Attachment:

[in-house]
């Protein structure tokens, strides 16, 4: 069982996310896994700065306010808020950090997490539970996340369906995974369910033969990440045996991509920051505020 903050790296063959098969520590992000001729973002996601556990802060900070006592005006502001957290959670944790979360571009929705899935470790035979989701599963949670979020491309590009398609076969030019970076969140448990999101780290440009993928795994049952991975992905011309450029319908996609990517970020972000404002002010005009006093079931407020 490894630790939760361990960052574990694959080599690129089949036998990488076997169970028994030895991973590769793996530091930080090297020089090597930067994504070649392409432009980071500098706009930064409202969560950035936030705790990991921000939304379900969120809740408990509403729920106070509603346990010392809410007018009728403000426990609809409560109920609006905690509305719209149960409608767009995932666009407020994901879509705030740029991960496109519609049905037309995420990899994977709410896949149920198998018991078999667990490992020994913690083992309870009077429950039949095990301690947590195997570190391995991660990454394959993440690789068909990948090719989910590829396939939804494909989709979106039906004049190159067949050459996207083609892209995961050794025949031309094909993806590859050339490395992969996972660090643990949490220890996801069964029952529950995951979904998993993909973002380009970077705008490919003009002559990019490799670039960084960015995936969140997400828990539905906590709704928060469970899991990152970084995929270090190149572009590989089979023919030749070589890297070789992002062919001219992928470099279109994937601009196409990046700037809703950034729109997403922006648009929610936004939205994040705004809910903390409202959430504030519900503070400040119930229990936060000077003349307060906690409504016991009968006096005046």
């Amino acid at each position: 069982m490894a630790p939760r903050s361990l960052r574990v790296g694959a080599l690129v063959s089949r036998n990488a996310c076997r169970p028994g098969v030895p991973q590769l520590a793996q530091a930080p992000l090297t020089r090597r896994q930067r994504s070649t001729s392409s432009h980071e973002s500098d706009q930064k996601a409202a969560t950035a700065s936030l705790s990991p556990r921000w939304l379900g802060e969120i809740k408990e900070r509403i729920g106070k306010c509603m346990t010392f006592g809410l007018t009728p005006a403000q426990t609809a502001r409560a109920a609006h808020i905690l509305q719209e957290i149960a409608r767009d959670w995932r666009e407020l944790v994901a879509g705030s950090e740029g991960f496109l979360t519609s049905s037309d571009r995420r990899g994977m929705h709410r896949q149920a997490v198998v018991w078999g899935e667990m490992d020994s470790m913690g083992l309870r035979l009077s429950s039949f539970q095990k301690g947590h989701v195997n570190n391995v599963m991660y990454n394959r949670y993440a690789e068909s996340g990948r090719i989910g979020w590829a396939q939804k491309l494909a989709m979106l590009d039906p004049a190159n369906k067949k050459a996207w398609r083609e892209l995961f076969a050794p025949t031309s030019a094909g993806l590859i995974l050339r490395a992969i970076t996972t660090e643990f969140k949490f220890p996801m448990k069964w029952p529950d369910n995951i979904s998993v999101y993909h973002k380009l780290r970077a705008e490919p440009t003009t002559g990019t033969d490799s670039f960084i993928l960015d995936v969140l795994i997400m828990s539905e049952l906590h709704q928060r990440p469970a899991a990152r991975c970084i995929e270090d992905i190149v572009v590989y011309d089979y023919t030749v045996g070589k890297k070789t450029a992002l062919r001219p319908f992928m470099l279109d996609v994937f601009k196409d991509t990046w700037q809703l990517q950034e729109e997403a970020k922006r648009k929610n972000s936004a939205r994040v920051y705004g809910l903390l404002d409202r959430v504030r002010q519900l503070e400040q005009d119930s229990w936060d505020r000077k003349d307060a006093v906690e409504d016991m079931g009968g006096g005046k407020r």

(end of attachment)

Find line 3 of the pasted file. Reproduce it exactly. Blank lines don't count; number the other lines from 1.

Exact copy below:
């Amino acid at each position: 069982m490894a630790p939760r903050s361990l960052r574990v790296g694959a080599l690129v063959s089949r036998n990488a996310c076997r169970p028994g098969v030895p991973q590769l520590a793996q530091a930080p992000l090297t020089r090597r896994q930067r994504s070649t001729s392409s432009h980071e973002s500098d706009q930064k996601a409202a969560t950035a700065s936030l705790s990991p556990r921000w939304l379900g802060e969120i809740k408990e900070r509403i729920g106070k306010c509603m346990t010392f006592g809410l007018t009728p005006a403000q426990t609809a502001r409560a109920a609006h808020i905690l509305q719209e957290i149960a409608r767009d959670w995932r666009e407020l944790v994901a879509g705030s950090e740029g991960f496109l979360t519609s049905s037309d571009r995420r990899g994977m929705h709410r896949q149920a997490v198998v018991w078999g899935e667990m490992d020994s470790m913690g083992l309870r035979l009077s429950s039949f539970q095990k301690g947590h989701v195997n570190n391995v599963m991660y990454n394959r949670y993440a690789e068909s996340g990948r090719i989910g979020w590829a396939q939804k491309l494909a989709m979106l590009d039906p004049a190159n369906k067949k050459a996207w398609r083609e892209l995961f076969a050794p025949t031309s030019a094909g993806l590859i995974l050339r490395a992969i970076t996972t660090e643990f969140k949490f220890p996801m448990k069964w029952p529950d369910n995951i979904s998993v999101y993909h973002k380009l780290r970077a705008e490919p440009t003009t002559g990019t033969d490799s670039f960084i993928l960015d995936v969140l795994i997400m828990s539905e049952l906590h709704q928060r990440p469970a899991a990152r991975c970084i995929e270090d992905i190149v572009v590989y011309d089979y023919t030749v045996g070589k890297k070789t450029a992002l062919r001219p319908f992928m470099l279109d996609v994937f601009k196409d991509t990046w700037q809703l990517q950034e729109e997403a970020k922006r648009k929610n972000s936004a939205r994040v920051y705004g809910l903390l404002d409202r959430v504030r002010q519900l503070e400040q005009d119930s229990w936060d505020r000077k003349d307060a006093v906690e409504d016991m079931g009968g006096g005046k407020r």